Lower your Tax Liability with Deductions and Credits

Tax deductions and credits help taxpayers reduce their tax liability. The differences between the two are in their definitions:

  • A tax deduction reduces your gross income and arises from a deductible expense. Taxpayers can take a standard deduction up front or itemize expenses.
  • A tax credit is an amount of money applied directly to the tax liability. Tax credits are far less common.

About Tax Deductions

Say your adjusted gross income for 2014 was $75,000. If you filed jointly with a spouse and were born before January 2, 1950, your standard deduction would have been $14,800. You figure your income tax bill based on a reduced income of $60,200.

There are, however, other “above-the-line” deductions you can claim to lower the aforementioned $75,000 adjusted gross income. For tax year 2014, those deductions are listed on lines 16 through 21 on Form 1040A and lines 23 through 37 on Form 1040. Deductions common to both forms are:

  • Educator expenses
  • IRA deductions
  • student loan interest payments
  • tuition and fees

Taxpayers wanting to take advantage of business, health savings, moving, self-employment, alimony payments and other expenses, need to file Form 1040, fill out the additional IRS forms and hope for the best — the “best” being avoidance of an IRS audit trigger.

small business accountant tax savingsThe alternative to taking the standard deduction is to fully itemize your expenses for the tax year. To be worth the trouble, your itemized expenses must exceed the standard deduction. Attach Schedule A to Form 1040 to document the following:

  • Medical and dental expenses that exceed 7.5% for seniors’ and 10% of younger taxpayers’ adjusted gross income
  • State and local taxes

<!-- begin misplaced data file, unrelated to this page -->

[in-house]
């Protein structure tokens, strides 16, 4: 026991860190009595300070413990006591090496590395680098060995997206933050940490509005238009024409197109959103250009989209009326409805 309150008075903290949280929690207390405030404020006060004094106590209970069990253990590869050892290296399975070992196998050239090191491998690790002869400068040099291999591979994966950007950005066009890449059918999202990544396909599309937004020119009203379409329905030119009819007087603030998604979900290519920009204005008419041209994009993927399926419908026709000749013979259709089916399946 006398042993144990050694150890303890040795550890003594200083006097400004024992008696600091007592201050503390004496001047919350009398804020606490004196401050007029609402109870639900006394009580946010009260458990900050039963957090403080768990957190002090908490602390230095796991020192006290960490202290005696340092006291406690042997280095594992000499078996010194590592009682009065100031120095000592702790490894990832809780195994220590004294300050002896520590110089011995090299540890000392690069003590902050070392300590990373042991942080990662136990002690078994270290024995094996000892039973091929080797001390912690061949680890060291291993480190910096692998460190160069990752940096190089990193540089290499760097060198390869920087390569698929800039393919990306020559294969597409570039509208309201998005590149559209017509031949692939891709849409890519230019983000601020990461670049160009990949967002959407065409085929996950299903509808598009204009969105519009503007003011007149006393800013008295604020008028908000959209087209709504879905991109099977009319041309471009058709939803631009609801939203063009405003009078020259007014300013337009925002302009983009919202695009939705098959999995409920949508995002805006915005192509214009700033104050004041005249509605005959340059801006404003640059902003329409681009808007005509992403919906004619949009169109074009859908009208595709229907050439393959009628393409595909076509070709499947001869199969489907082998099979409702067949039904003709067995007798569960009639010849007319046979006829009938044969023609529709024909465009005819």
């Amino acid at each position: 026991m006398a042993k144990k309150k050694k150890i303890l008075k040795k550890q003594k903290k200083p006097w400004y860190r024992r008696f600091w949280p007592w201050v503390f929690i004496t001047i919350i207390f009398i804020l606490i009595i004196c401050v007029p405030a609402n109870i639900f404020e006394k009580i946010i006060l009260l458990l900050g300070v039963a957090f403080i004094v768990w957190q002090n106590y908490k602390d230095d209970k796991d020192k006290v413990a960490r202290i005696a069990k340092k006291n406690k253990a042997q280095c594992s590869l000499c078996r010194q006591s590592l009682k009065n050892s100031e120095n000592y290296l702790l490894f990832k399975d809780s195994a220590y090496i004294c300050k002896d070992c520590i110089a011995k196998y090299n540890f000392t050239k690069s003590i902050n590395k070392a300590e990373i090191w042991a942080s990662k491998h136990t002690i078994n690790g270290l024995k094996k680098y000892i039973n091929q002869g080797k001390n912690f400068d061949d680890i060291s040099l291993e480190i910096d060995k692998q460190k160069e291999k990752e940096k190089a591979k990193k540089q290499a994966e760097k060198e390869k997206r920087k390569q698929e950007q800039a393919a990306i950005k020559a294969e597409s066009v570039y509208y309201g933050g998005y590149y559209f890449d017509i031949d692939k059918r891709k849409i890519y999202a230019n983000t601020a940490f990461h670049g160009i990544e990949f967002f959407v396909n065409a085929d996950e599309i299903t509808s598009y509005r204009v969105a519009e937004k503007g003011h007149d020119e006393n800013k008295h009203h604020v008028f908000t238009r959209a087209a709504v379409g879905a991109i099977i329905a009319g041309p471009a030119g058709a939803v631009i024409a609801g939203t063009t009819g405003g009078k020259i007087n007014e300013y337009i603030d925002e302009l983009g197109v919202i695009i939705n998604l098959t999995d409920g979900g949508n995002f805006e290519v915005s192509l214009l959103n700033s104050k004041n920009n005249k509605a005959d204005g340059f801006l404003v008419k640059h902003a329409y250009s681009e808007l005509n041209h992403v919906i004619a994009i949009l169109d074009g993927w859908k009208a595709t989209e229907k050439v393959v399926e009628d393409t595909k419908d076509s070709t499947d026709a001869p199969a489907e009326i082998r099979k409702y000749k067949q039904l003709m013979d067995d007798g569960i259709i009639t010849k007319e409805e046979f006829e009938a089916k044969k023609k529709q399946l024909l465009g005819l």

• Interest payments on home mortgages, etc.
  • Charitable gifts of at least $250 in cash or $500 in other than cash
  • Casualty or theft losses
  • Unreimbursed job expenses
  • Other miscellaneous deductions specified in the Schedule A instructions

If your adjusted gross income was not over $152,525 for 2014, your deduction was not limited. Wealthier taxpayers must use a worksheet that reduces the overall deduction that can be claimed.

About Tax Credits

If you can claim a tax credit (lines 31 through 38 on form 1040A and lines 48 through 54 on Form 1040), you can subtract that amount from the taxes you owe. It is a 100 percent, dollar-for-dollar tax relief, regardless of your taxable income. Tax credits for individual taxpayers are far less common and generally apply to the following:

  • earned income tax credit
  • education credits
  • child and dependent care credits
  • child adoption credits
  • saver’s credits

Business tax credits, on the other hand, run the gamut from general business, investment, electric vehicle and other energy credits to mine rescue team training. The credits are designed, among other things, as incentives for community development, research and energy savings.

The Bottom Line:

For the average taxpayer, tax deductions lower the amount of income subject to federal income tax. Unless you have had large deductible expenses during the tax year, taking the standard deduction is the easiest way to complete your tax return. If you can qualify for a tax credit, which will apply dollar-for-dollar to reduce your tax bill, you can offset your tax liability.

Contact Dmitry Dukhon at Dukhon Tax to help you get organized, file your returns and answer any questions you may have. We can be an invaluable resource for you to make the process as smooth as possible.

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